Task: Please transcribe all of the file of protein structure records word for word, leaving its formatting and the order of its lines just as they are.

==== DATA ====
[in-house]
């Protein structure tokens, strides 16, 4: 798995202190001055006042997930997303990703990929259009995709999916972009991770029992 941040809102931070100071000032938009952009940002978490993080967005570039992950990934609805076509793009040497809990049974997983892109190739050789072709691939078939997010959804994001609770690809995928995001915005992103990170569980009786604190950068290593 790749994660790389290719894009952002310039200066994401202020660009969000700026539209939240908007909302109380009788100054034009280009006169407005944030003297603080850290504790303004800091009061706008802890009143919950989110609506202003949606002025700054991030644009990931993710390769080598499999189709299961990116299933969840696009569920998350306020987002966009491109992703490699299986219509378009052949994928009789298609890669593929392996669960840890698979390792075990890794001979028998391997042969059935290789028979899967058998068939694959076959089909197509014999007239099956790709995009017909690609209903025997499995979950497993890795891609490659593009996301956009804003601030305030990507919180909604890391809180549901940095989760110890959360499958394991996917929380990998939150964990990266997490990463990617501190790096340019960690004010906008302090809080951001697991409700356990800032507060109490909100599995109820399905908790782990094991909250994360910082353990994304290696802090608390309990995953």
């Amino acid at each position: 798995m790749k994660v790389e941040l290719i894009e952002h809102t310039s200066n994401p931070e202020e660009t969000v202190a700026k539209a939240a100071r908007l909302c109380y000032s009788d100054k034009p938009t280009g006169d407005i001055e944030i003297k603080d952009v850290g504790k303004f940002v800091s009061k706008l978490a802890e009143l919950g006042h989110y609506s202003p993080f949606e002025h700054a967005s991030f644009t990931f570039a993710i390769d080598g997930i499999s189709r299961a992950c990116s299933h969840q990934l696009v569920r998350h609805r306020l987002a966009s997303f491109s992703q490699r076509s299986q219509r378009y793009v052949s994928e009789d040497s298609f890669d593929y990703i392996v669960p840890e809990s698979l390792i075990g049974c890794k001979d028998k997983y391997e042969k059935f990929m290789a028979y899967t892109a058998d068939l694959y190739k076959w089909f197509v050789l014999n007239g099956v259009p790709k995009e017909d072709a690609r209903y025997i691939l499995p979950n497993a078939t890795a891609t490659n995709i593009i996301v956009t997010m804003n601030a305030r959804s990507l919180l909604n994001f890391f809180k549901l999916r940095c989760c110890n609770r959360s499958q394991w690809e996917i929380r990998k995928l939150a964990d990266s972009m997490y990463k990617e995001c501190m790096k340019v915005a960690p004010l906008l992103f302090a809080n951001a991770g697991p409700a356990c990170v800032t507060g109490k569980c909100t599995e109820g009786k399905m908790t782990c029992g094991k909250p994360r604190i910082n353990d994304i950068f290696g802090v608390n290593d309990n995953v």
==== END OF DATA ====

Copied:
[in-house]
């Protein structure tokens, strides 16, 4: 798995202190001055006042997930997303990703990929259009995709999916972009991770029992 941040809102931070100071000032938009952009940002978490993080967005570039992950990934609805076509793009040497809990049974997983892109190739050789072709691939078939997010959804994001609770690809995928995001915005992103990170569980009786604190950068290593 790749994660790389290719894009952002310039200066994401202020660009969000700026539209939240908007909302109380009788100054034009280009006169407005944030003297603080850290504790303004800091009061706008802890009143919950989110609506202003949606002025700054991030644009990931993710390769080598499999189709299961990116299933969840696009569920998350306020987002966009491109992703490699299986219509378009052949994928009789298609890669593929392996669960840890698979390792075990890794001979028998391997042969059935290789028979899967058998068939694959076959089909197509014999007239099956790709995009017909690609209903025997499995979950497993890795891609490659593009996301956009804003601030305030990507919180909604890391809180549901940095989760110890959360499958394991996917929380990998939150964990990266997490990463990617501190790096340019960690004010906008302090809080951001697991409700356990800032507060109490909100599995109820399905908790782990094991909250994360910082353990994304290696802090608390309990995953």
């Amino acid at each position: 798995m790749k994660v790389e941040l290719i894009e952002h809102t310039s200066n994401p931070e202020e660009t969000v202190a700026k539209a939240a100071r908007l909302c109380y000032s009788d100054k034009p938009t280009g006169d407005i001055e944030i003297k603080d952009v850290g504790k303004f940002v800091s009061k706008l978490a802890e009143l919950g006042h989110y609506s202003p993080f949606e002025h700054a967005s991030f644009t990931f570039a993710i390769d080598g997930i499999s189709r299961a992950c990116s299933h969840q990934l696009v569920r998350h609805r306020l987002a966009s997303f491109s992703q490699r076509s299986q219509r378009y793009v052949s994928e009789d040497s298609f890669d593929y990703i392996v669960p840890e809990s698979l390792i075990g049974c890794k001979d028998k997983y391997e042969k059935f990929m290789a028979y899967t892109a058998d068939l694959y190739k076959w089909f197509v050789l014999n007239g099956v259009p790709k995009e017909d072709a690609r209903y025997i691939l499995p979950n497993a078939t890795a891609t490659n995709i593009i996301v956009t997010m804003n601030a305030r959804s990507l919180l909604n994001f890391f809180k549901l999916r940095c989760c110890n609770r959360s499958q394991w690809e996917i929380r990998k995928l939150a964990d990266s972009m997490y990463k990617e995001c501190m790096k340019v915005a960690p004010l906008l992103f302090a809080n951001a991770g697991p409700a356990c990170v800032t507060g109490k569980c909100t599995e109820g009786k399905m908790t782990c029992g094991k909250p994360r604190i910082n353990d994304i950068f290696g802090v608390n290593d309990n995953v």